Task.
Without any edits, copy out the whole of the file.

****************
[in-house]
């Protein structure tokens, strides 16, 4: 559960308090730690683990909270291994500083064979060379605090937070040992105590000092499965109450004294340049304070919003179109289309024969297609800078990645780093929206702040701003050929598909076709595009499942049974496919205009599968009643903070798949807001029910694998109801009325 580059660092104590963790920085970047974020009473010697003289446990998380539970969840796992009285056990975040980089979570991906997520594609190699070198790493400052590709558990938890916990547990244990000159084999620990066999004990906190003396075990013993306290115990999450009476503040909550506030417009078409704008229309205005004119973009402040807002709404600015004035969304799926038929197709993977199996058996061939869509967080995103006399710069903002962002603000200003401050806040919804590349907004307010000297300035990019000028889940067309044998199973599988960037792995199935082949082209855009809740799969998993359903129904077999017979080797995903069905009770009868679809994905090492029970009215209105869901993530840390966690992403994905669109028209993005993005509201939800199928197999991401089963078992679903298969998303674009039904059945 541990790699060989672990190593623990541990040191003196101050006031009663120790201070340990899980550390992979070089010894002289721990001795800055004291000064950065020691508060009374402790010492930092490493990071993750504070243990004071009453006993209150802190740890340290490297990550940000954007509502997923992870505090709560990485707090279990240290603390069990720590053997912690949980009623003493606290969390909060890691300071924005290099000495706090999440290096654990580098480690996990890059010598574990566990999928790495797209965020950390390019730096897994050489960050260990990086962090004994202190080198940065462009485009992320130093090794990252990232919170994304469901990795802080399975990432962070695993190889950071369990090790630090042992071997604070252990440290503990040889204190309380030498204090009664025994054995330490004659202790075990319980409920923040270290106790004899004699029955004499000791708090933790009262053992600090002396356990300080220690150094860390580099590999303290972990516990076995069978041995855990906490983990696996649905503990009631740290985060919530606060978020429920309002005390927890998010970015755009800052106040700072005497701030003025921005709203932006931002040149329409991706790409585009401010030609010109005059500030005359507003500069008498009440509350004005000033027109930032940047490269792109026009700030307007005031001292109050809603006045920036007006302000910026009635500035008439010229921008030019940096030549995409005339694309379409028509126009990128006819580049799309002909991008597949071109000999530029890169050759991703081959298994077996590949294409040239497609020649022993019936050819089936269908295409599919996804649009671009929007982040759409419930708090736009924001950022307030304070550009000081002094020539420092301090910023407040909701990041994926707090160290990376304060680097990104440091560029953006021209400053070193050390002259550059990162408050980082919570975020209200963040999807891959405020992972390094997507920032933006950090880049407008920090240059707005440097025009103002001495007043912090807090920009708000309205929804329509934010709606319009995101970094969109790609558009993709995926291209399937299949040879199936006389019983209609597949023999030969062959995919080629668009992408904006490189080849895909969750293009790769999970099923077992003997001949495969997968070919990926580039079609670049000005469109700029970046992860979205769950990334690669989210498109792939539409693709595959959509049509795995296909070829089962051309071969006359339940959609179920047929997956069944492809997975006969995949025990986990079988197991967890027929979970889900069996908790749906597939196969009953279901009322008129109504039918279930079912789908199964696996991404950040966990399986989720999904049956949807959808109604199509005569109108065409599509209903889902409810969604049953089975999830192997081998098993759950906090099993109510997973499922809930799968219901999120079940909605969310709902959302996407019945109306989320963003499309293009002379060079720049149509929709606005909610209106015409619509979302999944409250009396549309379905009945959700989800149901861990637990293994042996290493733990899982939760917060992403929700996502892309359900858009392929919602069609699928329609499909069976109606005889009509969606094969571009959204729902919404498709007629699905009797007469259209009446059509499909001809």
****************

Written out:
[in-house]
């Protein structure tokens, strides 16, 4: 559960308090730690683990909270291994500083064979060379605090937070040992105590000092499965109450004294340049304070919003179109289309024969297609800078990645780093929206702040701003050929598909076709595009499942049974496919205009599968009643903070798949807001029910694998109801009325 580059660092104590963790920085970047974020009473010697003289446990998380539970969840796992009285056990975040980089979570991906997520594609190699070198790493400052590709558990938890916990547990244990000159084999620990066999004990906190003396075990013993306290115990999450009476503040909550506030417009078409704008229309205005004119973009402040807002709404600015004035969304799926038929197709993977199996058996061939869509967080995103006399710069903002962002603000200003401050806040919804590349907004307010000297300035990019000028889940067309044998199973599988960037792995199935082949082209855009809740799969998993359903129904077999017979080797995903069905009770009868679809994905090492029970009215209105869901993530840390966690992403994905669109028209993005993005509201939800199928197999991401089963078992679903298969998303674009039904059945 541990790699060989672990190593623990541990040191003196101050006031009663120790201070340990899980550390992979070089010894002289721990001795800055004291000064950065020691508060009374402790010492930092490493990071993750504070243990004071009453006993209150802190740890340290490297990550940000954007509502997923992870505090709560990485707090279990240290603390069990720590053997912690949980009623003493606290969390909060890691300071924005290099000495706090999440290096654990580098480690996990890059010598574990566990999928790495797209965020950390390019730096897994050489960050260990990086962090004994202190080198940065462009485009992320130093090794990252990232919170994304469901990795802080399975990432962070695993190889950071369990090790630090042992071997604070252990440290503990040889204190309380030498204090009664025994054995330490004659202790075990319980409920923040270290106790004899004699029955004499000791708090933790009262053992600090002396356990300080220690150094860390580099590999303290972990516990076995069978041995855990906490983990696996649905503990009631740290985060919530606060978020429920309002005390927890998010970015755009800052106040700072005497701030003025921005709203932006931002040149329409991706790409585009401010030609010109005059500030005359507003500069008498009440509350004005000033027109930032940047490269792109026009700030307007005031001292109050809603006045920036007006302000910026009635500035008439010229921008030019940096030549995409005339694309379409028509126009990128006819580049799309002909991008597949071109000999530029890169050759991703081959298994077996590949294409040239497609020649022993019936050819089936269908295409599919996804649009671009929007982040759409419930708090736009924001950022307030304070550009000081002094020539420092301090910023407040909701990041994926707090160290990376304060680097990104440091560029953006021209400053070193050390002259550059990162408050980082919570975020209200963040999807891959405020992972390094997507920032933006950090880049407008920090240059707005440097025009103002001495007043912090807090920009708000309205929804329509934010709606319009995101970094969109790609558009993709995926291209399937299949040879199936006389019983209609597949023999030969062959995919080629668009992408904006490189080849895909969750293009790769999970099923077992003997001949495969997968070919990926580039079609670049000005469109700029970046992860979205769950990334690669989210498109792939539409693709595959959509049509795995296909070829089962051309071969006359339940959609179920047929997956069944492809997975006969995949025990986990079988197991967890027929979970889900069996908790749906597939196969009953279901009322008129109504039918279930079912789908199964696996991404950040966990399986989720999904049956949807959808109604199509005569109108065409599509209903889902409810969604049953089975999830192997081998098993759950906090099993109510997973499922809930799968219901999120079940909605969310709902959302996407019945109306989320963003499309293009002379060079720049149509929709606005909610209106015409619509979302999944409250009396549309379905009945959700989800149901861990637990293994042996290493733990899982939760917060992403929700996502892309359900858009392929919602069609699928329609499909069976109606005889009509969606094969571009959204729902919404498709007629699905009797007469259209009446059509499909001809």